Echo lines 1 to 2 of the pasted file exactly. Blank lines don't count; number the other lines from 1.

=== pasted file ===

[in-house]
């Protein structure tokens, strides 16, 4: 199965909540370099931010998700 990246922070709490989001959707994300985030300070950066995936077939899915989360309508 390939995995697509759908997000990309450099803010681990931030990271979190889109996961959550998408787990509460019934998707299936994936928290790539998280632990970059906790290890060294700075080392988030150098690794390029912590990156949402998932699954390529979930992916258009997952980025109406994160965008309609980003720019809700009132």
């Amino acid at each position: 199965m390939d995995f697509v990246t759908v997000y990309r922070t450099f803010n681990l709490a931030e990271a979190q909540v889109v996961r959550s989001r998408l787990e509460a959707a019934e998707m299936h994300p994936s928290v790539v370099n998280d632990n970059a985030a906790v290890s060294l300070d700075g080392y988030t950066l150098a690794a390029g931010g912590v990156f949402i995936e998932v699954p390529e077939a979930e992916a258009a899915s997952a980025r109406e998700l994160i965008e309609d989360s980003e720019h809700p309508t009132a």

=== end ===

[in-house]
């Protein structure tokens, strides 16, 4: 199965909540370099931010998700 990246922070709490989001959707994300985030300070950066995936077939899915989360309508 390939995995697509759908997000990309450099803010681990931030990271979190889109996961959550998408787990509460019934998707299936994936928290790539998280632990970059906790290890060294700075080392988030150098690794390029912590990156949402998932699954390529979930992916258009997952980025109406994160965008309609980003720019809700009132």